Andy Paul: what were you selling?
Brandon Fluharty: So, did a few things, you know, worked, worked for media companies and then eventually got into, television sales and then, you know, advertising sales and then, digital media. Yeah. And then, you know, just climb the ranks, SMB to mid market, to eventually enterprise, to then strategic accounts over the past 10, 11 years.
Andy Paul: So, what was the moment in your career where there was sort of this, where it started making sense, the aha moment, right? I mean, I think every star has at some point where it’s like, okay, now I get it.
Brandon Fluharty: Yeah,
Andy Paul: almost, I think too. Yeah. Professional athlete. Yeah. Highly rated in college, but it’s different when you get into the pros and
Brandon Fluharty: that’s right.
Andy Paul: know, a couple of years for you to sort of like, Oh, okay, now the game slowing down. Everything’s making sense. What was that for you?
Brandon Fluharty: Yeah, I would say it was when I made that transition to the, the broadcast television sales, that’s when things just started to click. Had, you know, maybe four or five years under my belt and professional sales. And it was the moment I started believing in myself self, because others were, were believing in me.
I was surpassing quota. I was getting recognition. I was being recruited when I wasn’t actively looking. So it was sort of, you know, I’ve even as a soccer player and I always struggled with confidence issues. It was always a mental thing for me, not necessarily, you know, the physical technical or tactical side of the game, so that I think was a big aha moment where I was being recognized and then that further instilled confidence in myself to just continue to push and do my thing. And then no, we kind of first time of entering six-figure earnings and you know, that belief that, you know, that should never go below that and only go above.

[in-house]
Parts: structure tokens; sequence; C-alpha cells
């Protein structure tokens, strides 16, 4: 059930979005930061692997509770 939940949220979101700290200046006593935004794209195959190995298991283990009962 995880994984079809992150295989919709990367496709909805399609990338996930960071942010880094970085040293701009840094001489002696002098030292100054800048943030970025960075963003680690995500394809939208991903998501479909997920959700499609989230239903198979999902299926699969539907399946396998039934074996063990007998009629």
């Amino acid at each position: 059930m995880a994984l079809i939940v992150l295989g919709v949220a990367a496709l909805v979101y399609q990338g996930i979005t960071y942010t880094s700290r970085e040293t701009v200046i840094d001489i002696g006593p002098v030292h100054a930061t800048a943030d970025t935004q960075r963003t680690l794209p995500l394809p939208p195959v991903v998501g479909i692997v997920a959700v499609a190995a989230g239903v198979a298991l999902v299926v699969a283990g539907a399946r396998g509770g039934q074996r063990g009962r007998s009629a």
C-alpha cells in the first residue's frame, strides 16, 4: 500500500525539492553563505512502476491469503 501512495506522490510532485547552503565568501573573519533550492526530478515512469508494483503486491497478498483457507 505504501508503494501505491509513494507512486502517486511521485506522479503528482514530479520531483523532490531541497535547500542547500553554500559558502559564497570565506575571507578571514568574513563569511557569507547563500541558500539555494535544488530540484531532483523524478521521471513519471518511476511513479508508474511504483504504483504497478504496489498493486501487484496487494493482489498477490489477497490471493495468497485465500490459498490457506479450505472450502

So yeah, that was, you know, that was happening around 2009, 2010, where we’re started to kind of make that transition. And then I just felt like I had the platform to continue to rise in the ranks and, and, or you know, outgrowing, you know, smaller companies and moving into larger companies who, who worked with, you know, really large accounts and, and logos and that’s-